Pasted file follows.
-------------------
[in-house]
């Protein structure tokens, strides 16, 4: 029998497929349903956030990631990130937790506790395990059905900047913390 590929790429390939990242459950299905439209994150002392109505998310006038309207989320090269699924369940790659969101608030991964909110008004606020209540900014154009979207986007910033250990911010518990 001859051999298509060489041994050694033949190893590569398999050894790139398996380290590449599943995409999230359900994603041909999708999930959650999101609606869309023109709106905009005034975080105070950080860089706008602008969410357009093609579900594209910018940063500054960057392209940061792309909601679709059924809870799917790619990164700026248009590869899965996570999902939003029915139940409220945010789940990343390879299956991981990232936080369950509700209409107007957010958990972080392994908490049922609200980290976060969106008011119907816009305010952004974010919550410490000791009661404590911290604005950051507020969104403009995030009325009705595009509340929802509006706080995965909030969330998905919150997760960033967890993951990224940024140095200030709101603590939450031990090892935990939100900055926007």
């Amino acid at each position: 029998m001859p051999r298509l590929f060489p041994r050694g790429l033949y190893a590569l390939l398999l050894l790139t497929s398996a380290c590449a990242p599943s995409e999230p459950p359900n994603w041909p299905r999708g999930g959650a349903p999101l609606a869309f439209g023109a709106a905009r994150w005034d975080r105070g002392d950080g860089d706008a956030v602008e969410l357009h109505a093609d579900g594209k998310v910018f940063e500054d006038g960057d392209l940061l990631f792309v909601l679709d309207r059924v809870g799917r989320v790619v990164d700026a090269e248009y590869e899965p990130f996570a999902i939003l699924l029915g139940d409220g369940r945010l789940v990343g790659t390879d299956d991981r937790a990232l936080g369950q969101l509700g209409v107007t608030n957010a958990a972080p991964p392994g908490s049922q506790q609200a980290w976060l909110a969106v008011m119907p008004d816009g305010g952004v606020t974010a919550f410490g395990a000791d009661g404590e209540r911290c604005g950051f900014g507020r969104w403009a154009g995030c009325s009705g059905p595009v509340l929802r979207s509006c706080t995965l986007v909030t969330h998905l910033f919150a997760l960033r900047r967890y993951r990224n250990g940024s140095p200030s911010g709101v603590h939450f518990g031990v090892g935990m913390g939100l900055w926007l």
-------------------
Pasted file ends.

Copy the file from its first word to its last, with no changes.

[in-house]
């Protein structure tokens, strides 16, 4: 029998497929349903956030990631990130937790506790395990059905900047913390 590929790429390939990242459950299905439209994150002392109505998310006038309207989320090269699924369940790659969101608030991964909110008004606020209540900014154009979207986007910033250990911010518990 001859051999298509060489041994050694033949190893590569398999050894790139398996380290590449599943995409999230359900994603041909999708999930959650999101609606869309023109709106905009005034975080105070950080860089706008602008969410357009093609579900594209910018940063500054960057392209940061792309909601679709059924809870799917790619990164700026248009590869899965996570999902939003029915139940409220945010789940990343390879299956991981990232936080369950509700209409107007957010958990972080392994908490049922609200980290976060969106008011119907816009305010952004974010919550410490000791009661404590911290604005950051507020969104403009995030009325009705595009509340929802509006706080995965909030969330998905919150997760960033967890993951990224940024140095200030709101603590939450031990090892935990939100900055926007």
């Amino acid at each position: 029998m001859p051999r298509l590929f060489p041994r050694g790429l033949y190893a590569l390939l398999l050894l790139t497929s398996a380290c590449a990242p599943s995409e999230p459950p359900n994603w041909p299905r999708g999930g959650a349903p999101l609606a869309f439209g023109a709106a905009r994150w005034d975080r105070g002392d950080g860089d706008a956030v602008e969410l357009h109505a093609d579900g594209k998310v910018f940063e500054d006038g960057d392209l940061l990631f792309v909601l679709d309207r059924v809870g799917r989320v790619v990164d700026a090269e248009y590869e899965p990130f996570a999902i939003l699924l029915g139940d409220g369940r945010l789940v990343g790659t390879d299956d991981r937790a990232l936080g369950q969101l509700g209409v107007t608030n957010a958990a972080p991964p392994g908490s049922q506790q609200a980290w976060l909110a969106v008011m119907p008004d816009g305010g952004v606020t974010a919550f410490g395990a000791d009661g404590e209540r911290c604005g950051f900014g507020r969104w403009a154009g995030c009325s009705g059905p595009v509340l929802r979207s509006c706080t995965l986007v909030t969330h998905l910033f919150a997760l960033r900047r967890y993951r990224n250990g940024s140095p200030s911010g709101v603590h939450f518990g031990v090892g935990m913390g939100l900055w926007l």